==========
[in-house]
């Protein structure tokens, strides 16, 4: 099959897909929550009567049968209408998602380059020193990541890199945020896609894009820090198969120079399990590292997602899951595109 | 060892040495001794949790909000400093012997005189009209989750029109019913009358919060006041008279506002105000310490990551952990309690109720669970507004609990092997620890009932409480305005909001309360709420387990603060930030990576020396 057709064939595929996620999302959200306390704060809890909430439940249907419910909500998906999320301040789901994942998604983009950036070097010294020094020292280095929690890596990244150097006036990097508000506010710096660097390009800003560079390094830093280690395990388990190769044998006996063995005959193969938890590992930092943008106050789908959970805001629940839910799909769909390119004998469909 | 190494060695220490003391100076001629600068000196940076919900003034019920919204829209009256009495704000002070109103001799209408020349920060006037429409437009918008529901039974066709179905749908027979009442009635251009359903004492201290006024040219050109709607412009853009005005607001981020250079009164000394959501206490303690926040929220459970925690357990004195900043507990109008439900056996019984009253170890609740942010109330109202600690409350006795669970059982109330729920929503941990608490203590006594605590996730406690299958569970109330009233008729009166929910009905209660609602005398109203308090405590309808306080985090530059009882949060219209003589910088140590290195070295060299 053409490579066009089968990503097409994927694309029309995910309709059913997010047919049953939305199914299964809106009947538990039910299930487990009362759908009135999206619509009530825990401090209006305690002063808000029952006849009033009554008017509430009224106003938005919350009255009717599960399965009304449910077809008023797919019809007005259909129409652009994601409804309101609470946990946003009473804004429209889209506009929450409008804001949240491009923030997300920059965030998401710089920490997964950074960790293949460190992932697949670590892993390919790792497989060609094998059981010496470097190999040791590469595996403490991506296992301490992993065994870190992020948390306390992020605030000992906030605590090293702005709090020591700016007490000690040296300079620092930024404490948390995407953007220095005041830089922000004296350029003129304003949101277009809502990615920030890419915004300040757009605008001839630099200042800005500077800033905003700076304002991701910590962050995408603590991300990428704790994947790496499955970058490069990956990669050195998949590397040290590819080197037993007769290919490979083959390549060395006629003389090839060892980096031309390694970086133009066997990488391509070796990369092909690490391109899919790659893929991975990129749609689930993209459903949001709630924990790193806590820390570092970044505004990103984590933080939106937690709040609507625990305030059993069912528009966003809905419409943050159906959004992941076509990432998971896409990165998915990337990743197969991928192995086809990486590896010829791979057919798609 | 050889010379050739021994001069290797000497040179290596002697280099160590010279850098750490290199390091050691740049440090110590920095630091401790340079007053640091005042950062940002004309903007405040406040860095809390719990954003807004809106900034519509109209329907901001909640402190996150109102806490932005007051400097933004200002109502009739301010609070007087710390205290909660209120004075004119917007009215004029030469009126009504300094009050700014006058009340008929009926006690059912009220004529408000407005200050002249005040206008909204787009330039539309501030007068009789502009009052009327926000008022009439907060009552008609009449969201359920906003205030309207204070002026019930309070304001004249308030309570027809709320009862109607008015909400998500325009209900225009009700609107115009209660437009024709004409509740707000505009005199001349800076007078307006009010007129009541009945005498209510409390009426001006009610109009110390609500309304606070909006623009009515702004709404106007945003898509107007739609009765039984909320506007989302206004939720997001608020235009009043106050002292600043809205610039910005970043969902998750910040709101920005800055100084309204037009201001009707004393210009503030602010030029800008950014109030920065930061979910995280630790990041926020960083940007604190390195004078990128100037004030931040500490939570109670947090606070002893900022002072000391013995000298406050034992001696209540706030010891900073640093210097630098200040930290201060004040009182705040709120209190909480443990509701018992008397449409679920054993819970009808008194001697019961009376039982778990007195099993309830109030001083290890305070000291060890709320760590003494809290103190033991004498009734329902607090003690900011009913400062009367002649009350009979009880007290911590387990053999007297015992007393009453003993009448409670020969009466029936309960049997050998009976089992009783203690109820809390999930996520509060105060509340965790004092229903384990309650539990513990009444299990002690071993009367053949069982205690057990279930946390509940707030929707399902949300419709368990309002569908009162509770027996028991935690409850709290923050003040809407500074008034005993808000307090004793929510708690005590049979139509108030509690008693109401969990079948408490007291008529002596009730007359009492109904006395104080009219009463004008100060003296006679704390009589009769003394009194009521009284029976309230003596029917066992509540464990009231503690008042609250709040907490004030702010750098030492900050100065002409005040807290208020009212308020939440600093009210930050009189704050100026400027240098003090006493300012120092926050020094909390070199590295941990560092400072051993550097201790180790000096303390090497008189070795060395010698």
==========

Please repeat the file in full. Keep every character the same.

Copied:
[in-house]
């Protein structure tokens, strides 16, 4: 099959897909929550009567049968209408998602380059020193990541890199945020896609894009820090198969120079399990590292997602899951595109 | 060892040495001794949790909000400093012997005189009209989750029109019913009358919060006041008279506002105000310490990551952990309690109720669970507004609990092997620890009932409480305005909001309360709420387990603060930030990576020396 057709064939595929996620999302959200306390704060809890909430439940249907419910909500998906999320301040789901994942998604983009950036070097010294020094020292280095929690890596990244150097006036990097508000506010710096660097390009800003560079390094830093280690395990388990190769044998006996063995005959193969938890590992930092943008106050789908959970805001629940839910799909769909390119004998469909 | 190494060695220490003391100076001629600068000196940076919900003034019920919204829209009256009495704000002070109103001799209408020349920060006037429409437009918008529901039974066709179905749908027979009442009635251009359903004492201290006024040219050109709607412009853009005005607001981020250079009164000394959501206490303690926040929220459970925690357990004195900043507990109008439900056996019984009253170890609740942010109330109202600690409350006795669970059982109330729920929503941990608490203590006594605590996730406690299958569970109330009233008729009166929910009905209660609602005398109203308090405590309808306080985090530059009882949060219209003589910088140590290195070295060299 053409490579066009089968990503097409994927694309029309995910309709059913997010047919049953939305199914299964809106009947538990039910299930487990009362759908009135999206619509009530825990401090209006305690002063808000029952006849009033009554008017509430009224106003938005919350009255009717599960399965009304449910077809008023797919019809007005259909129409652009994601409804309101609470946990946003009473804004429209889209506009929450409008804001949240491009923030997300920059965030998401710089920490997964950074960790293949460190992932697949670590892993390919790792497989060609094998059981010496470097190999040791590469595996403490991506296992301490992993065994870190992020948390306390992020605030000992906030605590090293702005709090020591700016007490000690040296300079620092930024404490948390995407953007220095005041830089922000004296350029003129304003949101277009809502990615920030890419915004300040757009605008001839630099200042800005500077800033905003700076304002991701910590962050995408603590991300990428704790994947790496499955970058490069990956990669050195998949590397040290590819080197037993007769290919490979083959390549060395006629003389090839060892980096031309390694970086133009066997990488391509070796990369092909690490391109899919790659893929991975990129749609689930993209459903949001709630924990790193806590820390570092970044505004990103984590933080939106937690709040609507625990305030059993069912528009966003809905419409943050159906959004992941076509990432998971896409990165998915990337990743197969991928192995086809990486590896010829791979057919798609 | 050889010379050739021994001069290797000497040179290596002697280099160590010279850098750490290199390091050691740049440090110590920095630091401790340079007053640091005042950062940002004309903007405040406040860095809390719990954003807004809106900034519509109209329907901001909640402190996150109102806490932005007051400097933004200002109502009739301010609070007087710390205290909660209120004075004119917007009215004029030469009126009504300094009050700014006058009340008929009926006690059912009220004529408000407005200050002249005040206008909204787009330039539309501030007068009789502009009052009327926000008022009439907060009552008609009449969201359920906003205030309207204070002026019930309070304001004249308030309570027809709320009862109607008015909400998500325009209900225009009700609107115009209660437009024709004409509740707000505009005199001349800076007078307006009010007129009541009945005498209510409390009426001006009610109009110390609500309304606070909006623009009515702004709404106007945003898509107007739609009765039984909320506007989302206004939720997001608020235009009043106050002292600043809205610039910005970043969902998750910040709101920005800055100084309204037009201001009707004393210009503030602010030029800008950014109030920065930061979910995280630790990041926020960083940007604190390195004078990128100037004030931040500490939570109670947090606070002893900022002072000391013995000298406050034992001696209540706030010891900073640093210097630098200040930290201060004040009182705040709120209190909480443990509701018992008397449409679920054993819970009808008194001697019961009376039982778990007195099993309830109030001083290890305070000291060890709320760590003494809290103190033991004498009734329902607090003690900011009913400062009367002649009350009979009880007290911590387990053999007297015992007393009453003993009448409670020969009466029936309960049997050998009976089992009783203690109820809390999930996520509060105060509340965790004092229903384990309650539990513990009444299990002690071993009367053949069982205690057990279930946390509940707030929707399902949300419709368990309002569908009162509770027996028991935690409850709290923050003040809407500074008034005993808000307090004793929510708690005590049979139509108030509690008693109401969990079948408490007291008529002596009730007359009492109904006395104080009219009463004008100060003296006679704390009589009769003394009194009521009284029976309230003596029917066992509540464990009231503690008042609250709040907490004030702010750098030492900050100065002409005040807290208020009212308020939440600093009210930050009189704050100026400027240098003090006493300012120092926050020094909390070199590295941990560092400072051993550097201790180790000096303390090497008189070795060395010698």